For embattled western liberals, it was like emerging into a new dawn of hope. On May 7, Emmanuel Macron, deftly deploying the image of an unsullied outsider, won the French presidential election by a decisive two to one advantage over his Right-wing opponent, Marine Le Pen of the National Front (NF). Key to Macron’s success was the distance he managed to establish from the discredited political establishment, through the artifice of launching his own party hardly a year before the presidential race. With the rousing, but ultimately rather vacant title of En Marche! (or “Forward!”) , the party revealed no deeper political doctrine, except an intent to efface older distinctions in a new synthesis.
With national assembly elections in June being the first test of the new politics, the former Socialist Prime Minister Manuel Valls, has already pronounced the demise of his party and vowed to line up behind the newly-elected President. A bloc of Right-wing politicians and voters too could presumably rally to Macron’s flag by then.
Macron comes to the powerful French presidency with the briefest of résumés in public service: four years as minister for the economy under his deeply unpopular predecessor, François Hollande. His effort then to shed older political orthodoxies, was seen to undermine key premises of the compact which kept France’s labour unions active and involved. Despite widespread scepticism within the ruling Socialist Party, the Macron reforms were pushed through parliament using a rarely invoked procedural manoeuvre.
Shortly afterwards, Macron announced his parting of ways with the Socialists, embracing an ideological neutrality and a posture of pragmatism that placed the “nation” at its core. The French party system has always been more fungible than elsewhere. Socialists and communists, with nominal identities that have remained stable over the years, are now in a state of electoral irrelevance. Parties that have survived have had to reinvent and rebrand themselves.
In the first round of the presidential election this year, three of the top six performers chose to contest under newly-fashioned names that were exhortatory rather than ideological. Macron’s En Marche! led the field with its urgent call to resume the historical forward march of the French nation. Then there was the Left-winger Jean-Luc Mélenchon under the banner of La France Insoumise, or “Unbowed France”, who finished fourth in a tightly contested first round, where the first four candidates were clustered around the 20 per cent vote share mark. Mélenchon, also a former Socialist, broke to the Left, essentially charting his own course and winning the late and rather reluctant endorsement of mainstream communists.
The mainstream party of the Right, with the scandal-plagued François Fillon as its standard bearer, had rebranded itself the “Republicans” in 2015, and finished narrowly ahead of Mélenchon. Nicolas Dupont-Aignan, who swept up the Right-wing fragments that stayed away from the Republicans, fought under the banner of Debout la France, or “Arise France” and came in sixth.
In the deep political and economic malaise that prevails in France, ideology has been replaced by inchoate appeals to national loyalty, largely indistinguishable in formal terms across the political spectrum. This genuflection before an abstract ideal of French national glory pays unwitting homage to the xenophobia that has been the NF’s unique appeal. The NF seeks to turn the perceived erosion of national glory on a vulnerable immigrant population and France’s partners in the European project. Others seek routes towards national aggrandisement that preserve newly-acquired embellishments of civility and liberalism.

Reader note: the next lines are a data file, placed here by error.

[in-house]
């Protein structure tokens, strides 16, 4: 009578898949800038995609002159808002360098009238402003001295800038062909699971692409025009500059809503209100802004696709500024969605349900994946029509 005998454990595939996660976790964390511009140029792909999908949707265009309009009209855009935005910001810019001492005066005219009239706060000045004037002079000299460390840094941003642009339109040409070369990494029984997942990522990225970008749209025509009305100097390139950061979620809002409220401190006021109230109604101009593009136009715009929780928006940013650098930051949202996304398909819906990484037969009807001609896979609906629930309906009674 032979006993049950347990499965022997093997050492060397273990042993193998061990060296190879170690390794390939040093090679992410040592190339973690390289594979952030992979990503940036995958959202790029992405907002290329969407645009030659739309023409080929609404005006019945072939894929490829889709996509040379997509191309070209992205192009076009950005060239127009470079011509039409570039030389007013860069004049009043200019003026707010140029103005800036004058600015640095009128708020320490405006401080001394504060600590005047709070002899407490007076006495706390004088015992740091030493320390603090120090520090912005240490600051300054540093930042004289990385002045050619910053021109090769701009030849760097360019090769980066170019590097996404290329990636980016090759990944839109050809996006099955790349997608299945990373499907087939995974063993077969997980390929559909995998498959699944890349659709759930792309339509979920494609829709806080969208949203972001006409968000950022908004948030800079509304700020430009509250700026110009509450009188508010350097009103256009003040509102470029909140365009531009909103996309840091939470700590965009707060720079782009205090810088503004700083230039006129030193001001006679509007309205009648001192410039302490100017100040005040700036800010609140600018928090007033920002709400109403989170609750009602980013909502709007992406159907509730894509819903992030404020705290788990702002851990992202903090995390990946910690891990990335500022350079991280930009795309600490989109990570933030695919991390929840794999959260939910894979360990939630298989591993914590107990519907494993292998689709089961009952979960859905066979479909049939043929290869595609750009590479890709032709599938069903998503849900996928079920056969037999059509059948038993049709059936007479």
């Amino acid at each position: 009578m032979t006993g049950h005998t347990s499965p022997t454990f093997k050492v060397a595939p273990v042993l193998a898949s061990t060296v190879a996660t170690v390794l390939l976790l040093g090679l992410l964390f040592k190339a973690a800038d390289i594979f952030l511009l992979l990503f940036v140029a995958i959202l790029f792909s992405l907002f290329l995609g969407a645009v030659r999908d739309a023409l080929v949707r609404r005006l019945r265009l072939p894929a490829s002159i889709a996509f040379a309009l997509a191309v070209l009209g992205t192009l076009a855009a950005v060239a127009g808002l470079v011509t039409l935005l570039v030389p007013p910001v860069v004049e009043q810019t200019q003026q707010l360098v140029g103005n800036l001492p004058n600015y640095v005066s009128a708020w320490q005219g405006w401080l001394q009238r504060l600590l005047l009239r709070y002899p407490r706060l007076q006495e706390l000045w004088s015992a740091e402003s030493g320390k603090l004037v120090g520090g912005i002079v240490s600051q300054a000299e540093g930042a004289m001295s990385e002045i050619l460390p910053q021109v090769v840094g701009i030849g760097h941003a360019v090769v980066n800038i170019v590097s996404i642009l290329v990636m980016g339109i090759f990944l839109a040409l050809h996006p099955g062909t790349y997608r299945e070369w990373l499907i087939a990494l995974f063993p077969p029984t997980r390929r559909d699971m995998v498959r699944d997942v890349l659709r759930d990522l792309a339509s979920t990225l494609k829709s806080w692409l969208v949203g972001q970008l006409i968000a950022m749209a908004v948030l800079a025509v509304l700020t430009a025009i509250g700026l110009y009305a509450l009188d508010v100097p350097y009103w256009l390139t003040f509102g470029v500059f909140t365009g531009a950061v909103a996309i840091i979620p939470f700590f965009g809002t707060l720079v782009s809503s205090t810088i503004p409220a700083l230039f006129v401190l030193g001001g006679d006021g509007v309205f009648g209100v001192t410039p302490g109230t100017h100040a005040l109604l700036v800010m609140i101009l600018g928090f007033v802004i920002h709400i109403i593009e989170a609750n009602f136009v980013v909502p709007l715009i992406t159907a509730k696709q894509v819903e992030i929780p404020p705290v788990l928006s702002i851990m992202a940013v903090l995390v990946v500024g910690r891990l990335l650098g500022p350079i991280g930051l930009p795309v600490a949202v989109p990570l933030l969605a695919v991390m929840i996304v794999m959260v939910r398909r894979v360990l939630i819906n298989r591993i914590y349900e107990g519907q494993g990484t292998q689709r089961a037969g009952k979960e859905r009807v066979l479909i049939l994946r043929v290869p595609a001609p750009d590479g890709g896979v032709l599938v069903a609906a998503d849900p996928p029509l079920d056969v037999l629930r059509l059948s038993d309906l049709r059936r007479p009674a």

Those embellishments are clearly of less value when economic anxieties are becoming the main determinant of voting behaviour, and this shows in Le Pen’s electoral performance. In a very crowded field in the 2002 presidential election, her father Jean Marie won through to the second round by what was a statistical fluke. The top three candidates all had vote shares clustered around the 17 per cent mark, and Jean-Marie narrowly beat a popular Socialist candidate to qualify. His luck ran out by the second round: he barely managed to increase his vote share and was out-voted nearly five times by Jacques Chirac.
The daughter has done considerably better, increasing her vote share by a substantial 12 per cent between the first and second rounds. In the ideological flux and turmoil of France today, substantial numbers of voters are breaking for the far-Right. That could become a stampede if the Macron formula for restoration of French glory fails to gel.
Macron sees France’s economic future tied to a reinvigoration of the faltering European project, an enterprise in which German endorsement is essential. Modesty is out of place here. High European Union officials are hinting at an autonomous course in world affairs, stepping into the void caused by the regime of clownish ineptitude in the US and rescinding the privileges enjoyed by the British financial services industry in the continent.
Other plans that Macron brings to the table include a common budget for the Euro currency area and a mutualisation of debt that would enable the lesser economies to overcome sovereign debt issues by leveraging the credit-worthiness of the more solid performers. Germany is sceptical but has to sustain a strong partnership with France to prevent the fragmentation of Europe. The road ahead is uncertain, but the European project will continue to flounder if it stays within the halfway house of monetary union devoid of fiscal coordination. “Fortress Europe” may well be the continental response to the gathering Brexit momentum across the channel and cries of “America first” across the ocean.
Sukumar Muralidharan teaches at the school of journalism, OP Jindal Global University, Sonipat